The good news is that Apple is probably more a company-specific event these days, and its earnings report won't necessarily weigh on the broader market. The stock is now a value play, and it will not attract momentum money unless some new catalyst appears, such as a share buyback or a new cutting-edge product.

The more important issue for us to contemplate this morning is whether the broader market can regain its footing. Overseas markets ignored Apple and are rebounding. But you have to wonder if, this time around, we will see the sort of V-shaped recovery that has saved the bulls so often the past few years.

Typically, when markets crack like this one has, they don't go straight back up. There are trapped bulls who want to exit and emboldened bears who want to short -- and who use bounces to sell. For a number of reasons the dynamic has not tended to materialize in recent years, but 2014 is looking a lot like the old days, when emotions and psychology drove the price action, rather than liquidity and central bankers.

The bulls will scoff at the idea that the character of the market has shifted, but all you have to do is look at the action in the major indices since the new year started. The averages have not been able to make any significant upside progress so far, and the general focus has been on individual stock-picking, rather than on correlated action driven by macroeconomic concerns.

Again, earnings season has been quite disappointing so far -- Netflix (NFLX) is just about the only big-cap that has excited investors. Because of this, some market players are hopeful that we may see a more market-friendly Federal Reserve tomorrow when the central bank issues its interest-rate decision. It is widely expected that the Fed will give us another round of stimulus tapering, but there is some hope that this will be put on hold. That, in turn, is helping to put a bid under the market. The Fed has saved the market innumerable times in the past five years, and many are looking for it to do so again.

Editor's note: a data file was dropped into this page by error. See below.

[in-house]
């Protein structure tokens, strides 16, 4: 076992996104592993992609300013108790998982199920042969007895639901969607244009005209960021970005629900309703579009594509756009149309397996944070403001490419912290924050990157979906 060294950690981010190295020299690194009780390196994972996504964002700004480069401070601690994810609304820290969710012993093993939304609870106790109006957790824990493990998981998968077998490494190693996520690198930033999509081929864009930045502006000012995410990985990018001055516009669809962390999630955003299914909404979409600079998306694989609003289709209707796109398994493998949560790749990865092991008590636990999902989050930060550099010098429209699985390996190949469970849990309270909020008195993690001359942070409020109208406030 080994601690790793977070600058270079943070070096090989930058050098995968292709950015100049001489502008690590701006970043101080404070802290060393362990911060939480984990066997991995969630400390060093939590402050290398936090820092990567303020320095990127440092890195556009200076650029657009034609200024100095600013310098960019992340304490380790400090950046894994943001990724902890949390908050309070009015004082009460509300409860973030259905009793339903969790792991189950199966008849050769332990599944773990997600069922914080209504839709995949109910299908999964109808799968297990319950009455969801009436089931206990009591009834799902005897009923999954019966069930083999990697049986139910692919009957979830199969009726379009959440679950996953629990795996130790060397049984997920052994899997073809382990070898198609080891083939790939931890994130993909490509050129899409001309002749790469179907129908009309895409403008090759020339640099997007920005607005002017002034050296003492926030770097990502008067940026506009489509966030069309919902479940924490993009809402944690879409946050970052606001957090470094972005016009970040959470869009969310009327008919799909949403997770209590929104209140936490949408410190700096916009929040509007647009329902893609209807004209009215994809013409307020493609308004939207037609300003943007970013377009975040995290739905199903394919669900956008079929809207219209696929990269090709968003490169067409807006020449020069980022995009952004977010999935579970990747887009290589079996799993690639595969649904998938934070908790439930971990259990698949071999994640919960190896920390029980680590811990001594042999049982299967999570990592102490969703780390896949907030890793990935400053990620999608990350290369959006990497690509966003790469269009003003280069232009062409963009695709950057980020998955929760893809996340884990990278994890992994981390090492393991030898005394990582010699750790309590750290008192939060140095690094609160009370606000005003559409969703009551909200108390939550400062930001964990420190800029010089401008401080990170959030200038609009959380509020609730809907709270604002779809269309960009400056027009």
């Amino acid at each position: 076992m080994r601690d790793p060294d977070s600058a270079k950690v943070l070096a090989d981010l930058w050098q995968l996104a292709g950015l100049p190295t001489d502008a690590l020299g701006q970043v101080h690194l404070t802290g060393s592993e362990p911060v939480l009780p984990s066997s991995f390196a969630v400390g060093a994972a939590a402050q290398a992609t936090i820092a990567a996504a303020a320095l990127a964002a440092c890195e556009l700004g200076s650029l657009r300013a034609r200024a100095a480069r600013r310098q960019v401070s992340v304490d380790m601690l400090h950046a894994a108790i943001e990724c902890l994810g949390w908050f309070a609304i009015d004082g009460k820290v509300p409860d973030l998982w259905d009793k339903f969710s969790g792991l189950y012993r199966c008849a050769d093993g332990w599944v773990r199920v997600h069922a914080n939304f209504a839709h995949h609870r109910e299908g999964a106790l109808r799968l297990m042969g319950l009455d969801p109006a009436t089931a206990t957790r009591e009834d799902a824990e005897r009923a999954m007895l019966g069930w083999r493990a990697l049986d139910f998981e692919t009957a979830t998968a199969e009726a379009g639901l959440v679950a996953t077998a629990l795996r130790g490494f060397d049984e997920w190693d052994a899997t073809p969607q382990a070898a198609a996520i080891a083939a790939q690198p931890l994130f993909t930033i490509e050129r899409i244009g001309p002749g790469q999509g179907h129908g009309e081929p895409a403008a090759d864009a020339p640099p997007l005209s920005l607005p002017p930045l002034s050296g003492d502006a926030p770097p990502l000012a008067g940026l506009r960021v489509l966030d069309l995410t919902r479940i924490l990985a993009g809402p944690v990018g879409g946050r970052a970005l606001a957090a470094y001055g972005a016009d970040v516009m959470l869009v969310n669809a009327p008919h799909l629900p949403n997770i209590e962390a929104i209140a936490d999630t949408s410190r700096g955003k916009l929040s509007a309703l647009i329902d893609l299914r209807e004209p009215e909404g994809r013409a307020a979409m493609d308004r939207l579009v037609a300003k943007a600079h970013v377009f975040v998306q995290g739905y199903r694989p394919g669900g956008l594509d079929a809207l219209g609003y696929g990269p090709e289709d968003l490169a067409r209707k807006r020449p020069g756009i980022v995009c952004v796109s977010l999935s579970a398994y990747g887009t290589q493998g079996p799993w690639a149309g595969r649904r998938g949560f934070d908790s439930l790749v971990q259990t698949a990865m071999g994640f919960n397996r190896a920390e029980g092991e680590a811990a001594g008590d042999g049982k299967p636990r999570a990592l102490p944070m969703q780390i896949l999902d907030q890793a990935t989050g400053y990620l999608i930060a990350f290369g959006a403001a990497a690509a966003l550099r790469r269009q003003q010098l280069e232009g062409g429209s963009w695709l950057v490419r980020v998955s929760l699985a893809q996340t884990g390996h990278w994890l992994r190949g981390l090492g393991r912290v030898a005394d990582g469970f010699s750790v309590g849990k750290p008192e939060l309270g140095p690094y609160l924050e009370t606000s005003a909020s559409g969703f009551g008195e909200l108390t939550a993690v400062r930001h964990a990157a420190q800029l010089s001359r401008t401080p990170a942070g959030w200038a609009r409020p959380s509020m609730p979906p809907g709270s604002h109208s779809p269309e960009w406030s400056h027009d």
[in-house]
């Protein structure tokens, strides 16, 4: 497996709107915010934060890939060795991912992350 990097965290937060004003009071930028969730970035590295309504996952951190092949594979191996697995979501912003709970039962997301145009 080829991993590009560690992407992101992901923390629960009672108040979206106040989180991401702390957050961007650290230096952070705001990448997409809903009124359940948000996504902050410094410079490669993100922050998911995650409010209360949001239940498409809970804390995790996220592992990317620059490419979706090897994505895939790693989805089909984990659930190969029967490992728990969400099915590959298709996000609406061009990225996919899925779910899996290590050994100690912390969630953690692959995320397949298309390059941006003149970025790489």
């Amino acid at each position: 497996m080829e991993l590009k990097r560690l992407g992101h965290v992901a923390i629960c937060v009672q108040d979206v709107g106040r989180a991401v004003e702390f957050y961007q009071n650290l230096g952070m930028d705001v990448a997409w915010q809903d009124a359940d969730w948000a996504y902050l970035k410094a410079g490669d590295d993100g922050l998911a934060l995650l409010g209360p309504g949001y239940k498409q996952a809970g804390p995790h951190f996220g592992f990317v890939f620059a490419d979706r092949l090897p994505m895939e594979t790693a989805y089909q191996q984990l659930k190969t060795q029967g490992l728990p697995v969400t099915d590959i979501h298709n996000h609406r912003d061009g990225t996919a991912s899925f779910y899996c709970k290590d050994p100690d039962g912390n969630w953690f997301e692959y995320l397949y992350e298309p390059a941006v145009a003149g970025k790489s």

The market is due for an oversold bounce, and we have some indications that such a move is kicking in despite Apple. But would we trust such a move to last? That has been the play for a long time, but this market is not in a much different place now from where it has been, and I don't believe it will easily regain upside momentum. We should see individual stocks leading, and good stock-picking will be rewarded, but market players will not be bailed out as easily now as they have been in the past.

The good news about is that the recent shakeup is creating new opportunities. We will have to work harder to find the best stocks, but effective trading will be rewarded while passive investors will have a much more difficult time.

The market is setting up for some positive action to start the day -- but, after the last couple sessions, I don't expect the dip-buyers to be very confident. It is going to take some time to repair the damage that has been done to this market. I'll be looking to put money to work, but I will be very selective.

Columnist Conversations

volatility is quite low here, and we could see some downsides here in the short term. ...



News Breaks

Powered by


Except as otherwise indicated, quotes are delayed. Quotes delayed at least 20 minutes for all exchanges. Market Data provided by Interactive Data. Company fundamental data provided by Morningstar. Earnings and ratings provided by Zacks. Mutual fund data provided by Valueline. ETF data provided by Lipper. Powered and implemented by Interactive Data Managed Solutions.

TheStreet Ratings updates stock ratings daily. However, if no rating change occurs, the data on this page does not update. The data does update after 90 days if no rating change occurs within that time period.

IDC calculates the Market Cap for the basic symbol to include common shares only. Year-to-date mutual fund returns are calculated on a monthly basis by Value Line and posted mid-month.